Featuring Attorney Paul Smith
Are video games that allow players to "kill," "dismember," or "sexually assault" images of human beings protected by the First Amendment as free expression? Or do they encourage antisocial behavior, justifying government restrictions on their availability to children? In February 2009, the Ninth Circuit U.S. Court of Appeals struck down a California statute banning the sale of violent video games to minors as an invalid content-based restriction on speech. The U.S. Supreme Court has agreed to review the decision, and will be asked to uphold the California law's provisions, which are similar to those used to censor obscene speech. Attorney Paul Smith will discuss the constitutional challenges to regulating the media that minors consume at the 25th Annual Silha Lecture on Monday, October 18. Smith will argue on behalf of the video game dealers' group in Schwarzenegger v. Entertainment Merchants Association when it is heard by the Supreme Court this autumn.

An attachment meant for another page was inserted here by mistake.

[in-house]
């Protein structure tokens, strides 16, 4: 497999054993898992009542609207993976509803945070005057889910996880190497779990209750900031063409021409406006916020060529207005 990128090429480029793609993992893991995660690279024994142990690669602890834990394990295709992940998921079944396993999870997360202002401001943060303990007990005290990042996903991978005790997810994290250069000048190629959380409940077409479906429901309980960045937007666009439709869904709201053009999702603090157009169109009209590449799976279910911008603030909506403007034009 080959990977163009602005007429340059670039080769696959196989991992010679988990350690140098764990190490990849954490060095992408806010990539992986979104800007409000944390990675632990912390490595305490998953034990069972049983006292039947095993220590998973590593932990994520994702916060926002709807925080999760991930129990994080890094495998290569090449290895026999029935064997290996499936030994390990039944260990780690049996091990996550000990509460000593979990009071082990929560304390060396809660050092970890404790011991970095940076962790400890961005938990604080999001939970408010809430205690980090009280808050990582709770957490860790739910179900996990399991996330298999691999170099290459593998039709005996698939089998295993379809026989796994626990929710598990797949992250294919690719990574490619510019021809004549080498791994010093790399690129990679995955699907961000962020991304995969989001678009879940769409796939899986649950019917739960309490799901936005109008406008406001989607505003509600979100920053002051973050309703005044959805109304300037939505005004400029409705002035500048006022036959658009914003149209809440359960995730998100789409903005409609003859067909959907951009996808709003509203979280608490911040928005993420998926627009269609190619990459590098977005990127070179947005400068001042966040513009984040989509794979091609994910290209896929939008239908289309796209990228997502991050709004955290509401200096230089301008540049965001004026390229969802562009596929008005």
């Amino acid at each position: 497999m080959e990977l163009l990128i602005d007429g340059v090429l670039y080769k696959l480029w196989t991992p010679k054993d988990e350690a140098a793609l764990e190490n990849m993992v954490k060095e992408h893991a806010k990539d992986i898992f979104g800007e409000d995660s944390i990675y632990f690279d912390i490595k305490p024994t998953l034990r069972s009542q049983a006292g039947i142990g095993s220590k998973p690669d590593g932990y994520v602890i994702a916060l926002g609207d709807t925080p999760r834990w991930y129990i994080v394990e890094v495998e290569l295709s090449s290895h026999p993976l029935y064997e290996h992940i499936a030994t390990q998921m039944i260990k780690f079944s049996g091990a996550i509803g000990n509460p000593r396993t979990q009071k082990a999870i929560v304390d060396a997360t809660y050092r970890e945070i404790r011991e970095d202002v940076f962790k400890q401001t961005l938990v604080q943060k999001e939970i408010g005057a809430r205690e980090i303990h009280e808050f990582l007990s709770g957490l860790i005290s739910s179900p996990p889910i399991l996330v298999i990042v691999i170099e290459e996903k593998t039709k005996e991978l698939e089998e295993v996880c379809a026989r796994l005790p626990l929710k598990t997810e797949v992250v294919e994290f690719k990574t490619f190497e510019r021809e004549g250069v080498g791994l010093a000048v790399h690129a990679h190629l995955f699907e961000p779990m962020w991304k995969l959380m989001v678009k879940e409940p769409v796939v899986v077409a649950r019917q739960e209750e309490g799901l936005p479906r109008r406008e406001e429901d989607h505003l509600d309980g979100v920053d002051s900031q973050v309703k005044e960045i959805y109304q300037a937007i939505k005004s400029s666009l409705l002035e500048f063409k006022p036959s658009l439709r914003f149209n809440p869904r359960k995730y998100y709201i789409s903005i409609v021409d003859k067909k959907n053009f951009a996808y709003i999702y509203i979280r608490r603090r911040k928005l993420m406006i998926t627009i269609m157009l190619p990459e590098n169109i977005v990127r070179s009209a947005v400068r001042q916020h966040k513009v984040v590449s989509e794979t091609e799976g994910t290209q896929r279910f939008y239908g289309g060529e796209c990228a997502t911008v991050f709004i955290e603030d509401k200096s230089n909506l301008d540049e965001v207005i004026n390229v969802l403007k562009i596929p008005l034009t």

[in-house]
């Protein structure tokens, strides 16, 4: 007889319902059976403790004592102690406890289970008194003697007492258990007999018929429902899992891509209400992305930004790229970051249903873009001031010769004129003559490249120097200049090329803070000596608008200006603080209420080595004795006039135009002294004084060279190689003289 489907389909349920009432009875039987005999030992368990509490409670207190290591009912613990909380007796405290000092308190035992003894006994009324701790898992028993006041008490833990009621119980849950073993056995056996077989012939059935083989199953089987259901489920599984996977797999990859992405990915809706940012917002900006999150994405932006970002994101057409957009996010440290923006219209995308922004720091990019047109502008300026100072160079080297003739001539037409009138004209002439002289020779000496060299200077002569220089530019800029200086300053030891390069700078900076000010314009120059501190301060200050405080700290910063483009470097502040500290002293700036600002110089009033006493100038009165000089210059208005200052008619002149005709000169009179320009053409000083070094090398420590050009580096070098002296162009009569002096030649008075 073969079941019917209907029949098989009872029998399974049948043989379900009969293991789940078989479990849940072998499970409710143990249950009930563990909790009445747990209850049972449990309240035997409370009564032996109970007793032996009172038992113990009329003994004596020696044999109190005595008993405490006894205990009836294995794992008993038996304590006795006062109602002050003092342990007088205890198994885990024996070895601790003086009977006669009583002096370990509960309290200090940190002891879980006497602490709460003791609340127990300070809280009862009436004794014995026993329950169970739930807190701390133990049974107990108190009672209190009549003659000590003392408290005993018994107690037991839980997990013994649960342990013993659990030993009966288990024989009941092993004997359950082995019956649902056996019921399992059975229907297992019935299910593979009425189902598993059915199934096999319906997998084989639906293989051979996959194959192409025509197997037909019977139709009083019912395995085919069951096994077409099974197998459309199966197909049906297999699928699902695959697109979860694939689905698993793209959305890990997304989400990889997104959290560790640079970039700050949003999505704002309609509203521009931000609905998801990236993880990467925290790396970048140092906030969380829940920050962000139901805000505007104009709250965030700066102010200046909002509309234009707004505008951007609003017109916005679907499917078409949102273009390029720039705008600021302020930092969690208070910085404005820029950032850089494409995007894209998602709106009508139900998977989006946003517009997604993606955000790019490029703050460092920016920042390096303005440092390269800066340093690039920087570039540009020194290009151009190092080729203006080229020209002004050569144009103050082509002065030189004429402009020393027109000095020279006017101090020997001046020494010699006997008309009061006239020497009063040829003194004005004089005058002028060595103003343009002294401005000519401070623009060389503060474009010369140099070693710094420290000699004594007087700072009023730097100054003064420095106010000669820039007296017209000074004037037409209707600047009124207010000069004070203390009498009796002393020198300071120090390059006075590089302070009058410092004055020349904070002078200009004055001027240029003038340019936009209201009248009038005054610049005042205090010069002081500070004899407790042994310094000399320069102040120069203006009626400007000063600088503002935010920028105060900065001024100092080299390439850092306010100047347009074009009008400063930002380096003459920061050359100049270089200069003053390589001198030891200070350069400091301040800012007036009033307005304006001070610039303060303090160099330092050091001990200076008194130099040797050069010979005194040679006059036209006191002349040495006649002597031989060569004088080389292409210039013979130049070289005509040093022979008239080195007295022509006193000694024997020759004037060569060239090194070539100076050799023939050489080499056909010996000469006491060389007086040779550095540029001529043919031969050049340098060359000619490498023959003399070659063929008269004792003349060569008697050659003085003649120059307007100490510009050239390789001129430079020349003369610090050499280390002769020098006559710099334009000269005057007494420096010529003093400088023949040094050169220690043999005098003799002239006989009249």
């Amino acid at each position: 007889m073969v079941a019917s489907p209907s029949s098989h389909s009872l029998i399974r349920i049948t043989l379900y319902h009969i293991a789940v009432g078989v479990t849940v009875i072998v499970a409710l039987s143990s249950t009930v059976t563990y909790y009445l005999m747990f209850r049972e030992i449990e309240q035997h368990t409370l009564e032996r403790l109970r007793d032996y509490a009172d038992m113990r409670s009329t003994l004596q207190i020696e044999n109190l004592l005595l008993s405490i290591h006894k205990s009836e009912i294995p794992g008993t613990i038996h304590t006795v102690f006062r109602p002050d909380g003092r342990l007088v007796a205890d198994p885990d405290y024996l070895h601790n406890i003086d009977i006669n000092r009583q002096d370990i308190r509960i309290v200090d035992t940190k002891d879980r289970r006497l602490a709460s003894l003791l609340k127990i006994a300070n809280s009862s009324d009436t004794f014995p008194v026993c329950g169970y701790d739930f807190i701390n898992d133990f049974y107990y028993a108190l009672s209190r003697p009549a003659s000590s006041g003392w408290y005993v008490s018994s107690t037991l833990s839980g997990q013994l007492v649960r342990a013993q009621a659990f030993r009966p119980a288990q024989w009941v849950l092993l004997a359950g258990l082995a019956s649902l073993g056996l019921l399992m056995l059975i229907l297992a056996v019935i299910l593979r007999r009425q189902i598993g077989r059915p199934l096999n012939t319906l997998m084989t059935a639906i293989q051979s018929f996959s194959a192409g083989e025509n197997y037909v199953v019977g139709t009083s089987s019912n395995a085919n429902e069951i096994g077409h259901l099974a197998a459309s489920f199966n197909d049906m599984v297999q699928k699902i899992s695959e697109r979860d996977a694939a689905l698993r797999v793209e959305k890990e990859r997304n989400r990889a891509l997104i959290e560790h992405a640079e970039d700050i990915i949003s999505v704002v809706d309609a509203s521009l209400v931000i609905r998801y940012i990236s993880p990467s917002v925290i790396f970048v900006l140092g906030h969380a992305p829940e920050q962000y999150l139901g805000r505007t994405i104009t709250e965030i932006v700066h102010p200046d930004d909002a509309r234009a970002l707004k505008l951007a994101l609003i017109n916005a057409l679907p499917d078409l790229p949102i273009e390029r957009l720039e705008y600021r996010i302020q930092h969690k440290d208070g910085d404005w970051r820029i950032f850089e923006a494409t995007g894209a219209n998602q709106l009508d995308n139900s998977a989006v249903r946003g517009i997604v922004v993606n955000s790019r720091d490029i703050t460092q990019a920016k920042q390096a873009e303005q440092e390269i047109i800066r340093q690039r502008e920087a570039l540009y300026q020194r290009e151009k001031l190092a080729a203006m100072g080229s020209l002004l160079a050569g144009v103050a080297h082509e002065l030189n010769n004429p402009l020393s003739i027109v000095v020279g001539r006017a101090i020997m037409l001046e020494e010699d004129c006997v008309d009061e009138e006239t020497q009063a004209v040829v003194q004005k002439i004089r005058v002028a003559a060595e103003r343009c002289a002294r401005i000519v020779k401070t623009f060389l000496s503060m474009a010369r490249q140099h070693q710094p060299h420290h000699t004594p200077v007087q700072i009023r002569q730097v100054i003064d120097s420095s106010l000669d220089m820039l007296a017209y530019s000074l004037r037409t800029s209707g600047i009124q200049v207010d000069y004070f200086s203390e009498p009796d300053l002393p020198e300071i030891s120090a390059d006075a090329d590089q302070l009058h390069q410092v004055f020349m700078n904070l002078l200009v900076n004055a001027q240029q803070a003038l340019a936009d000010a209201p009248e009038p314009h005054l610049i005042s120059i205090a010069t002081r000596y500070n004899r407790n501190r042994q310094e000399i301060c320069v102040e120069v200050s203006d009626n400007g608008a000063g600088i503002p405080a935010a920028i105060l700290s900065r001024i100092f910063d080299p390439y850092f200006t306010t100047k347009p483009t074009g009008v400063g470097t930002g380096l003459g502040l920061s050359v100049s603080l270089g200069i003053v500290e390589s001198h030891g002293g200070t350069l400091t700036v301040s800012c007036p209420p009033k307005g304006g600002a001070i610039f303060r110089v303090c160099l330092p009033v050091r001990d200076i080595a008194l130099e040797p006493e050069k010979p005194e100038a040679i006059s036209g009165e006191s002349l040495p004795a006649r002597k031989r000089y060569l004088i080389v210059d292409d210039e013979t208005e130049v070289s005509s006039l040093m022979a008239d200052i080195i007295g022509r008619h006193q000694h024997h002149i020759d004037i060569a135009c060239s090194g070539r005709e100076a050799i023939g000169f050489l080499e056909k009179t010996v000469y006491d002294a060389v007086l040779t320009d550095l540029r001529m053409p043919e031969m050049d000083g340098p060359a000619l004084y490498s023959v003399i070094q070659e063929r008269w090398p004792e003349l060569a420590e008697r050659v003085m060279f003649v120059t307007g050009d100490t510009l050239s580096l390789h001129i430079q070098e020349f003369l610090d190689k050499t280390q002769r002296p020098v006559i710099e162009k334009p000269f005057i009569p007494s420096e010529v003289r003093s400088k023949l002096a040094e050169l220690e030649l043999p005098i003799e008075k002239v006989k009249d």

A partner in Jenner & Block's Washington, DC office and a member of the firm's Policy Committee, Smith is also Chair of the firm's Appellate and Supreme Court, Creative Content, and First Amendment Practices. He has had an active Supreme Court practice for many years, making oral arguments in 13 cases, including Lawrence v. Texas and United States v. American Library Ass'n. Smith also represents various clients in trial and appellate cases involving commercial and telecommunications issues, the First Amendment, intellectual property, and election law.
Smith graduated from Amherst College and Yale Law School, and clerked for Supreme Court Justice Lewis Powell. In 2008, Legal Times listed him as one of 30 "Champions" of the past 30 years in Washington, DC, honoring attorneys who uphold the profession's core values of public duty and client service. In 2010, the National Law Journal named him one of the 40 Most Influential Lawyers of the Past Decade. The Silha Lecture begins at 7:00 p.m. in Cowles Auditorium at the Hubert H. Humphrey Center on the West Bank Campus of the University of Minnesota in Minneapolis, and will include an opportunity for audience Q&A. The event is free and open to the public. No reservations or tickets are required.
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Cowles Auditorium, Hubert H. Humphrey Center